Anglo-Saxon type, Continental (French) type - State and municipal service

Anglo-Saxon type

He has a characteristic set of principles for organizing power.

The principle of positive regulation activities of local bodies: the scope of their powers is established through a detailed enumeration of rights and obligations. Local authorities, therefore, have the right to perform only those actions that are directly prescribed by law.

The system of local authorities consists of organizational cells of various types, since there are legislatively clear criteria for delineating competence only for urban and rural areas.

There is no direct subordination of subordinate authorities to higher authorities, and representative bodies of local authority formally act as acting autonomously within the limits of their powers.

Lack of authorized central government in the field.

Along with representative bodies of local self-government, some officials may be elected directly by the population, for example, the sheriffs - the local police chiefs.

The control of the activities of local bodies in the Anglo-Saxon countries is carried out mainly indirectly: through central ministries, and also through the courts.

Continental (French) type

It provides that when determining the competence and conditions for the functioning of local self-government proceed from the so-called "natural-legal doctrine". It is based on the difference between artificially created by acts of central government formations and "naturally" established formations recognized by the central authorities (for example, cities, towns). It is believed that the interests of the state should predominate in governance, while the latter can have considerable independence and be guided primarily by local interests, which is fixed in their competence.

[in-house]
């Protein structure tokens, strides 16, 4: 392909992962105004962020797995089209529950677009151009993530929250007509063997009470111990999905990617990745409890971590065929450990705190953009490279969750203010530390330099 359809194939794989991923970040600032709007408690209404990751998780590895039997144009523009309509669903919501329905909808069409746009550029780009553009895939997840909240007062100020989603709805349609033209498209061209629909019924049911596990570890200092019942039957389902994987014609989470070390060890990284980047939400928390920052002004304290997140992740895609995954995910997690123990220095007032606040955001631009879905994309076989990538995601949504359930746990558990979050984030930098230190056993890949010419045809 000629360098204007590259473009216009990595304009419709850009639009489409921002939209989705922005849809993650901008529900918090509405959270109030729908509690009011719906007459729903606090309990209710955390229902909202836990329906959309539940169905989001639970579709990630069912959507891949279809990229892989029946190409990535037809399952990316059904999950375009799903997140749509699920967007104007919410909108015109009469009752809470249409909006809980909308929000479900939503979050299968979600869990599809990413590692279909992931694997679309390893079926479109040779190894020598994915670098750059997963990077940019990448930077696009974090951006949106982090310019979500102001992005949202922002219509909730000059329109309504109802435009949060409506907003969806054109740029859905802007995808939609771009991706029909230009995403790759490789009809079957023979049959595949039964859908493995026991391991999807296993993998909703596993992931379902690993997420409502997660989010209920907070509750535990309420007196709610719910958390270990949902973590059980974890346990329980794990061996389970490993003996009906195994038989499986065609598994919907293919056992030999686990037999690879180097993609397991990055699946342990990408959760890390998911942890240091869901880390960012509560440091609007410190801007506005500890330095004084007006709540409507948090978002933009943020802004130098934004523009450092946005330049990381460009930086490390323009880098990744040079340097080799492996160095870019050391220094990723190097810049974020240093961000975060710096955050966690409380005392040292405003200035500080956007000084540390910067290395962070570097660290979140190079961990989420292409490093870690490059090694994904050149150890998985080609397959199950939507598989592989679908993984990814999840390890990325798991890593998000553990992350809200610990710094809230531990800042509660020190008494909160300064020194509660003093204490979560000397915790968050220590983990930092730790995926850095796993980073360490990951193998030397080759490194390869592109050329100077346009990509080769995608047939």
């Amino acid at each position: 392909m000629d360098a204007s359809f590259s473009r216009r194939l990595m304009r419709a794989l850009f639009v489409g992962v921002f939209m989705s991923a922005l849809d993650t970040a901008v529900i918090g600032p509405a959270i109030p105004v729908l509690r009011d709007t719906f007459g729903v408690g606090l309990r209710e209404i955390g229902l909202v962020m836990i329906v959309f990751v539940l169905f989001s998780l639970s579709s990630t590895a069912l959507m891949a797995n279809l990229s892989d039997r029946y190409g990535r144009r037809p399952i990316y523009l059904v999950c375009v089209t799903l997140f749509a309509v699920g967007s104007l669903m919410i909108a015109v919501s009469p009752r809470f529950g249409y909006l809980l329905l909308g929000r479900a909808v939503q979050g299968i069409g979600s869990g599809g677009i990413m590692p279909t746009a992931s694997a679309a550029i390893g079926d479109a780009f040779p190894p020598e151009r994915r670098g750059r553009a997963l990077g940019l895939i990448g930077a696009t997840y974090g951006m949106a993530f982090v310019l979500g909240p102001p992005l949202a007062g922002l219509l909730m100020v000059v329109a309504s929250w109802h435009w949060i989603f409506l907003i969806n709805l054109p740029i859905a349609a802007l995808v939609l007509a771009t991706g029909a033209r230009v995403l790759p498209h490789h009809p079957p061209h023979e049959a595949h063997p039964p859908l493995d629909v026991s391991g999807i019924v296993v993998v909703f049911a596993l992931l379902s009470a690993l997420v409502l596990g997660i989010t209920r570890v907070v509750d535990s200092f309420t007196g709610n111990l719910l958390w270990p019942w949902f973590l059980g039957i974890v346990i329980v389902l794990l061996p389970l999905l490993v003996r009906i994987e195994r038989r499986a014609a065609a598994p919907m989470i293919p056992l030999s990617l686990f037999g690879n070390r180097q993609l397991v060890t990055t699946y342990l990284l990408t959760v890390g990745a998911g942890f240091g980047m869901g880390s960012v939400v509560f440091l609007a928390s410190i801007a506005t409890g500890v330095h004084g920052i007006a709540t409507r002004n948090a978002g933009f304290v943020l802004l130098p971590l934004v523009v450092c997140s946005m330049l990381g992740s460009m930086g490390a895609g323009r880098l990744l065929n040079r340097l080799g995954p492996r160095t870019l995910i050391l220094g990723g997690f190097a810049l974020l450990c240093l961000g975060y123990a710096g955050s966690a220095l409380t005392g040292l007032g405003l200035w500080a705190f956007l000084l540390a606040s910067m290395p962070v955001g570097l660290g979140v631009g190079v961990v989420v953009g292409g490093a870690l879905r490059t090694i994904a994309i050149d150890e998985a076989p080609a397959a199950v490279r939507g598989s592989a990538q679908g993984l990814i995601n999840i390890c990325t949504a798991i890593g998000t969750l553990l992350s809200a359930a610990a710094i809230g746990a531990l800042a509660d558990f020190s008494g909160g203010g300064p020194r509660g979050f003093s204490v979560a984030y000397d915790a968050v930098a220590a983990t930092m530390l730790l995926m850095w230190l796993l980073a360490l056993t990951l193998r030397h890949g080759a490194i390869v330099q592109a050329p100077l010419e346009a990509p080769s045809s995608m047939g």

The principles of the continental the construction of power is different than in the Anglo-Saxon system:

1) the principle of "negative regulation" is used; (local authorities have the right to carry out all actions that are not directly prohibited by law);

2) a typically uniform system of government at the grassroots level: the mores of municipalities are used by both urban and rural communities (regardless of the size of the territory and population);

3) the combination of direct state management in localities and local government prevails;

4) there is a well-known subordination of the subordinate links to the superior ones

5) central government commissioners operate in the field;

6) representative bodies are not created at all levels of the system of separation of powers;

7) control over the activities of local self-government bodies is represented by various forms and is carried out on a significant range of issues.